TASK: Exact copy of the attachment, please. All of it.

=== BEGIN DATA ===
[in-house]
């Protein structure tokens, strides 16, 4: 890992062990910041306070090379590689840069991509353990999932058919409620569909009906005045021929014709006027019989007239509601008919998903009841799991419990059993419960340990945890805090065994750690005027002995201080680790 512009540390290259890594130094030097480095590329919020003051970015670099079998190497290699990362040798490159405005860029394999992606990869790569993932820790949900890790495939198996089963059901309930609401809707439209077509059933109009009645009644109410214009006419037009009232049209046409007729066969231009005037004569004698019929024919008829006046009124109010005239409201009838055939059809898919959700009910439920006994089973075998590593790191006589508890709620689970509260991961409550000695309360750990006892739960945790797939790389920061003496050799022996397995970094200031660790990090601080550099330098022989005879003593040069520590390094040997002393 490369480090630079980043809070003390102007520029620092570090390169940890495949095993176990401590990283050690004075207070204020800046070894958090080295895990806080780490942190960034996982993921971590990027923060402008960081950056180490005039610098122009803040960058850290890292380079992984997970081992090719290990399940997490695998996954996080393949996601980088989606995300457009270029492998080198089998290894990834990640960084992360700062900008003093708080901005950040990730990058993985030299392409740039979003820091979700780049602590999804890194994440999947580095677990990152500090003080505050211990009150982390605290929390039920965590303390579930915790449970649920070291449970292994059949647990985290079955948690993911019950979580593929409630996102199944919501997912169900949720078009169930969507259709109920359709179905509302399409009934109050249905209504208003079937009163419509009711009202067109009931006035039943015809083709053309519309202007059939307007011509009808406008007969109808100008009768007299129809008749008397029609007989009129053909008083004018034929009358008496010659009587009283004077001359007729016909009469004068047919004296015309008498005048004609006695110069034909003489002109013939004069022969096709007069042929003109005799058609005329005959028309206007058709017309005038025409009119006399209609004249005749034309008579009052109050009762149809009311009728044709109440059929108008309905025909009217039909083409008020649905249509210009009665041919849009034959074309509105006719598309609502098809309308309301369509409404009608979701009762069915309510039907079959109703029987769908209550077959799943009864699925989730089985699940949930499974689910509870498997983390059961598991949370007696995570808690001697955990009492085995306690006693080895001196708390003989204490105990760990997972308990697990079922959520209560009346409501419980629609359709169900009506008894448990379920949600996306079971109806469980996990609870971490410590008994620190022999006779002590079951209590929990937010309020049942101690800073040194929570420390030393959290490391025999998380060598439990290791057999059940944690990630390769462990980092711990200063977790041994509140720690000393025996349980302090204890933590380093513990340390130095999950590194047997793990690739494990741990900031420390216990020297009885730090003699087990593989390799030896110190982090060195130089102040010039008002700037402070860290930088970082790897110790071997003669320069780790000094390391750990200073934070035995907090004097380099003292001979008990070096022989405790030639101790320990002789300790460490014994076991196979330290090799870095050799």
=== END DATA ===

[in-house]
């Protein structure tokens, strides 16, 4: 890992062990910041306070090379590689840069991509353990999932058919409620569909009906005045021929014709006027019989007239509601008919998903009841799991419990059993419960340990945890805090065994750690005027002995201080680790 512009540390290259890594130094030097480095590329919020003051970015670099079998190497290699990362040798490159405005860029394999992606990869790569993932820790949900890790495939198996089963059901309930609401809707439209077509059933109009009645009644109410214009006419037009009232049209046409007729066969231009005037004569004698019929024919008829006046009124109010005239409201009838055939059809898919959700009910439920006994089973075998590593790191006589508890709620689970509260991961409550000695309360750990006892739960945790797939790389920061003496050799022996397995970094200031660790990090601080550099330098022989005879003593040069520590390094040997002393 490369480090630079980043809070003390102007520029620092570090390169940890495949095993176990401590990283050690004075207070204020800046070894958090080295895990806080780490942190960034996982993921971590990027923060402008960081950056180490005039610098122009803040960058850290890292380079992984997970081992090719290990399940997490695998996954996080393949996601980088989606995300457009270029492998080198089998290894990834990640960084992360700062900008003093708080901005950040990730990058993985030299392409740039979003820091979700780049602590999804890194994440999947580095677990990152500090003080505050211990009150982390605290929390039920965590303390579930915790449970649920070291449970292994059949647990985290079955948690993911019950979580593929409630996102199944919501997912169900949720078009169930969507259709109920359709179905509302399409009934109050249905209504208003079937009163419509009711009202067109009931006035039943015809083709053309519309202007059939307007011509009808406008007969109808100008009768007299129809008749008397029609007989009129053909008083004018034929009358008496010659009587009283004077001359007729016909009469004068047919004296015309008498005048004609006695110069034909003489002109013939004069022969096709007069042929003109005799058609005329005959028309206007058709017309005038025409009119006399209609004249005749034309008579009052109050009762149809009311009728044709109440059929108008309905025909009217039909083409008020649905249509210009009665041919849009034959074309509105006719598309609502098809309308309301369509409404009608979701009762069915309510039907079959109703029987769908209550077959799943009864699925989730089985699940949930499974689910509870498997983390059961598991949370007696995570808690001697955990009492085995306690006693080895001196708390003989204490105990760990997972308990697990079922959520209560009346409501419980629609359709169900009506008894448990379920949600996306079971109806469980996990609870971490410590008994620190022999006779002590079951209590929990937010309020049942101690800073040194929570420390030393959290490391025999998380060598439990290791057999059940944690990630390769462990980092711990200063977790041994509140720690000393025996349980302090204890933590380093513990340390130095999950590194047997793990690739494990741990900031420390216990020297009885730090003699087990593989390799030896110190982090060195130089102040010039008002700037402070860290930088970082790897110790071997003669320069780790000094390391750990200073934070035995907090004097380099003292001979008990070096022989405790030639101790320990002789300790460490014994076991196979330290090799870095050799």